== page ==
Aaron Swartz Remembered: Anonymous Pledges To Defend Funeral From Westboro Baptist Church Protest

Hacktivist group launches "Operation Angel" to take action against "heartless cult."

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Anonymous
Anonymous is planning on shutting down Goldman Sachs' Twitter and Facebook pages on February 14.

Just days after hacking the Massachusetts Institute of Technology website late Sunday evening and replacing it with a memorial for the recently deceased Internet activist Aaron Swartz, hacktivist collective Anonymous has extended its tribute to Swartz by pledging to protect his funeral against a planned protest by the Westboro Baptist Church, or WBC.

Swartz’s funeral will take place at 10 a.m. Central Time at the Central Avenue Synagogue in Highland Park, Ill., just four days after he was found dead in his Brooklyn apartment last Friday. Swartz reportedly hanged himself.

“Twenty-four hours after the death of Aaron Swartz was announced to the world, a heartless cult announced [its] intention to picket his funeral,” Anonymous said in a statement. “In response, Anonymous has launched Operation Angel.”

Anonymous has traded blows with members of the Westboro Baptist Church before, such as when the hacktivist group revealed private information about the religious group’s members after the WBC tried to stage a protest in the wake of the Sandy Hook shootings. In an apology to Swartz’s parents, Anonymous members speculated that the Westboro Baptist Church’s current plans may be motivated purely by revenge against their hacker rivals.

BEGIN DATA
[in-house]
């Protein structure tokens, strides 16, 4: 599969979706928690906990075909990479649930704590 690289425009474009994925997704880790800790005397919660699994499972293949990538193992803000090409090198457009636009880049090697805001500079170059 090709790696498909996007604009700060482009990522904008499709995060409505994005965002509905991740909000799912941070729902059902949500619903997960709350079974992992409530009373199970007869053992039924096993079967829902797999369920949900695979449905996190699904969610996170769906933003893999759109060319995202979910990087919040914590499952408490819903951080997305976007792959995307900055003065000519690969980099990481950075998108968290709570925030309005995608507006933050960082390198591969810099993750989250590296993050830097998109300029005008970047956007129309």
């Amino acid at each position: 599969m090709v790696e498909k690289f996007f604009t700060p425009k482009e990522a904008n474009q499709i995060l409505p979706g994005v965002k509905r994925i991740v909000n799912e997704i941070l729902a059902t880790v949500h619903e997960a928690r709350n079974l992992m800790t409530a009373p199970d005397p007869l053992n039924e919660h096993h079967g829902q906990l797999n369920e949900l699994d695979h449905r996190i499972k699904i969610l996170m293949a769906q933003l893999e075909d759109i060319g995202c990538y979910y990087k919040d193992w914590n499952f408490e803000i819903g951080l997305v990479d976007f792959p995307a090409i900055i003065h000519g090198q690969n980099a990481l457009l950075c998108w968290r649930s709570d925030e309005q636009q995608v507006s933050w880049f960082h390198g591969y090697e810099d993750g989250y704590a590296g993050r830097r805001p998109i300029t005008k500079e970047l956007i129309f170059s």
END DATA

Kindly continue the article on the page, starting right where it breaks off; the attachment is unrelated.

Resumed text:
“It is likely that our continuous condemnation and attacks against this cult is the very reason Aaron is being targeted by them,” the statement said. “We would do anything to stop them from attending Aaron’s services.”

The statement then asked "organizations who would like to form protective human shields near Aaron’s funeral to listen closely for any announcement by the family on this action and respect their wishes.”

The group went on to say that, following Swartz’s funeral, it will escalate “#OpAngel” to protest against Swartz’s prosecution and alleged mistreatment that may have led to his death.

“Partnering with other organizations, Anonymous intends to pursue reform within the DoJ [Department of Justice] and other government agencies to prevent the kind of unnecessary harassment that Aaron Swartz was victim to,” Anonymous said in a statement. “Some of the brightest men and women in the fields of information technology and security are being targeted by agencies that lack a basic understanding of the so-called crimes they are accusing people of. We will do this for Aaron Swartz and everyone like him.

Anonymous has not yet revealed how exactly it plans to conduct this protest against the DoJ or what its final goal is. But the flurry of activity following Swartz’s death shows the passion with which the Internet activist’s death, which has been viewed as that of a martyr to some activists, has galvanized other supporters of his technological and political values to protest against governmental prosecution of their own.

“Rapists are receiving lighter sentences than Internet activists,” an Anonymous Twitter handle said on Monday night. “Are you OK with that? #OpAngel.”

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